11. ^ a b Western Australian Labor Senator Chris Evans resigned on 12 April 2013. Sue Lines was appointed as his replacement on 15 May 2013.
  12. ^ a b Victorian Labor Senator David Feeney resigned on 12 August to contest the House of Representatives seat of Batman. Mehmet Tillem was appointed by the Victorian Parliament as Feeney's replacement on the same day.
  13. ^ a b South Australian Liberal Senator Mary Jo Fisher resigned on 14 August 2012. Anne Ruston was appointed as her replacement on 5 September 2012.[5]
  14. ^ a b Australian Capital Territory Liberal Senator Gary Humphries was succeeded at the 2013 election by party colleague Zed Seselja who assumed his seat immediately under electoral law.
  15. ^ a b Queensland LNP Senator Barnaby Joyce resigned on 8 August to contest the House of Representatives seat of New England at the 2013 federal election. The LNP nominated Barry O'Sullivan to fill Joyce's vacancy, however his appointment was delayed until 11 February 2014 due to his involvement in an investigation by the Crime and Misconduct Commission.
  16. ^ a b Elected as a territory Senator in 2013 for a term ending at the next dissolution of the House of Representatives, which was July 2016.
  17. ^ Northern Territory Senator Nigel Scullion sits as the sole representative of the Country Liberal Party, the local equivalent of both the National and Liberal parties. He sits in the National party room, and serves as the National Party deputy leader in the Senate.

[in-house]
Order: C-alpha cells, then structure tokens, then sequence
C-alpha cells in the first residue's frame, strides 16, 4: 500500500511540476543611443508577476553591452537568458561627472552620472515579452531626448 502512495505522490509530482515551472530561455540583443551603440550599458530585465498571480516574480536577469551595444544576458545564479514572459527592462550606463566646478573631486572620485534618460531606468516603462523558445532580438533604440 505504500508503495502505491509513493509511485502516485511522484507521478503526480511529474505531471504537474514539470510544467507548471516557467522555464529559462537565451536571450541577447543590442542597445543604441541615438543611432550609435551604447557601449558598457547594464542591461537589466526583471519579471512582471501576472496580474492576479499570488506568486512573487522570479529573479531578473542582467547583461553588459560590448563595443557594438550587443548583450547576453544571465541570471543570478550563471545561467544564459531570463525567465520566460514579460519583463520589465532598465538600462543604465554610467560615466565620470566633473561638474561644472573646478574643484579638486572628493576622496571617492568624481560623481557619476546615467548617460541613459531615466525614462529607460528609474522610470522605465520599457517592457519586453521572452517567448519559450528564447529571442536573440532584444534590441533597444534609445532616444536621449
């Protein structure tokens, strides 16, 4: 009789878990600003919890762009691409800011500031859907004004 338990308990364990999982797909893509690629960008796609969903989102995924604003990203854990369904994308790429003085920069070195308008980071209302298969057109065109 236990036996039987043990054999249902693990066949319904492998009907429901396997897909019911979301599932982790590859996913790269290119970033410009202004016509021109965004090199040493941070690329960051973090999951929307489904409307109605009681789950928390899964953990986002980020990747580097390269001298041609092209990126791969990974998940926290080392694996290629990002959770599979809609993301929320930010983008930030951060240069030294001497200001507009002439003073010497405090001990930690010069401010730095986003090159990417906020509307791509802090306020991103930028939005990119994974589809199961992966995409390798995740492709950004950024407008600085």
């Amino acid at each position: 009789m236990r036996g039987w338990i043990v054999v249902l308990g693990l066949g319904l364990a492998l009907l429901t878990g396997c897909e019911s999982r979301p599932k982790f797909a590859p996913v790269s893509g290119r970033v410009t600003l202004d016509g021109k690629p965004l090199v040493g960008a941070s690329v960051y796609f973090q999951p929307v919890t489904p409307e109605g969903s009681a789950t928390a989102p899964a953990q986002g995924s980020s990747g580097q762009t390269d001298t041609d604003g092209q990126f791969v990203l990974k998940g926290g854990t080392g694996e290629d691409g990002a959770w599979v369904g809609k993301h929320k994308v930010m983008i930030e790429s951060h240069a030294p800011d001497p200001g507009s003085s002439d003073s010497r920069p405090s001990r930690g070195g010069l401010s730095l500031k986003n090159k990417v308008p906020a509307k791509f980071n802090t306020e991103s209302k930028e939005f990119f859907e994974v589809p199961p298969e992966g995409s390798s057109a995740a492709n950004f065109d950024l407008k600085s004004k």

18. ^ a b Tasmanian Labor Senator Nick Sherry resigned on 1 June 2012. The Parliament of Tasmania appointed former state MLC Lin Thorp as his replacement on 20 June 2012.[6]

References

  1. ^ "Members of the Senate" (PDF). Parliamentary Debates (Hansard). Commonwealth of Australia: Senate. 4 July 2011. pp. ii–iii.
  2. ^ "Liberal senator loses battle with cancer". The Sydney Morning Herald - National Times. Fairfax Media. Retrieved 31 March 2012.
  3. ^ Ireland, Judith; Wright, Jessica (27 February 2012). "Arbib resigns as minister and senator". The Sydney Morning Herald - National Times. Fairfax Media. Retrieved 6 March 2012.
  4. ^ "Bob Carr endorsed as NSW senator". ABC News. Australian Broadcasting Corporation. 6 March 2012. Retrieved 6 March 2012.
  5. ^ "Ruston formally appointed to Senate". ABC News. 5 September 2012. Retrieved 5 September 2012.
  6. ^ "Nick Sherry will resign from the Senate on 1 June 2012". Multimedia Gippsland Times -. Gippsland Times. 9 May 2012. Retrieved 9 May 2012.[permanent dead link]
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Members of the Australian Senate, 2011–2014